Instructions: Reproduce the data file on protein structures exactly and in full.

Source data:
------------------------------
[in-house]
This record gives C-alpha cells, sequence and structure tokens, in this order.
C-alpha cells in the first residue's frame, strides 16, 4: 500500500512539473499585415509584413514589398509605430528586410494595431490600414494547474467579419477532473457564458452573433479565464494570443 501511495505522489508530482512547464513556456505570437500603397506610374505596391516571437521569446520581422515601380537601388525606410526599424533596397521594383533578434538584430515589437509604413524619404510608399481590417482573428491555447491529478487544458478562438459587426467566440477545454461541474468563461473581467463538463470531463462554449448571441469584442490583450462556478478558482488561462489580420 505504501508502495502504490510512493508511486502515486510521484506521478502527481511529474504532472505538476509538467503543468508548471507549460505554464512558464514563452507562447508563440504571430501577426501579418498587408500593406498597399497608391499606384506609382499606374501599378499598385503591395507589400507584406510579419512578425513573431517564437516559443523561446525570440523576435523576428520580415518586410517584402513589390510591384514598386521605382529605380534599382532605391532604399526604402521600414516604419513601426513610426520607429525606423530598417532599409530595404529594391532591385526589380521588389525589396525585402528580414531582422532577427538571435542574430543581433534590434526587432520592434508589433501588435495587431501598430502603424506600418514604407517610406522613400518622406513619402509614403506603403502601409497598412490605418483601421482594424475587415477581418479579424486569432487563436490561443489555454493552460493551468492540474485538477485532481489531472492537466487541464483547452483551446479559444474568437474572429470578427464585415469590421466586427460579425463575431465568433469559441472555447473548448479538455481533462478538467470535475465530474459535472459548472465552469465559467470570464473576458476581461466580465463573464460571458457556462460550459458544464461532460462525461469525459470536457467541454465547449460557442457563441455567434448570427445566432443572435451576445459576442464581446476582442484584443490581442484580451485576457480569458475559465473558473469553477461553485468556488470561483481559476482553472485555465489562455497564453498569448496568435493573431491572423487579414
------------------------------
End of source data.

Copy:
[in-house]
This record gives C-alpha cells, sequence and structure tokens, in this order.
C-alpha cells in the first residue's frame, strides 16, 4: 500500500512539473499585415509584413514589398509605430528586410494595431490600414494547474467579419477532473457564458452573433479565464494570443 501511495505522489508530482512547464513556456505570437500603397506610374505596391516571437521569446520581422515601380537601388525606410526599424533596397521594383533578434538584430515589437509604413524619404510608399481590417482573428491555447491529478487544458478562438459587426467566440477545454461541474468563461473581467463538463470531463462554449448571441469584442490583450462556478478558482488561462489580420 505504501508502495502504490510512493508511486502515486510521484506521478502527481511529474504532472505538476509538467503543468508548471507549460505554464512558464514563452507562447508563440504571430501577426501579418498587408500593406498597399497608391499606384506609382499606374501599378499598385503591395507589400507584406510579419512578425513573431517564437516559443523561446525570440523576435523576428520580415518586410517584402513589390510591384514598386521605382529605380534599382532605391532604399526604402521600414516604419513601426513610426520607429525606423530598417532599409530595404529594391532591385526589380521588389525589396525585402528580414531582422532577427538571435542574430543581433534590434526587432520592434508589433501588435495587431501598430502603424506600418514604407517610406522613400518622406513619402509614403506603403502601409497598412490605418483601421482594424475587415477581418479579424486569432487563436490561443489555454493552460493551468492540474485538477485532481489531472492537466487541464483547452483551446479559444474568437474572429470578427464585415469590421466586427460579425463575431465568433469559441472555447473548448479538455481533462478538467470535475465530474459535472459548472465552469465559467470570464473576458476581461466580465463573464460571458457556462460550459458544464461532460462525461469525459470536457467541454465547449460557442457563441455567434448570427445566432443572435451576445459576442464581446476582442484584443490581442484580451485576457480569458475559465473558473469553477461553485468556488470561483481559476482553472485555465489562455497564453498569448496568435493573431491572423487579414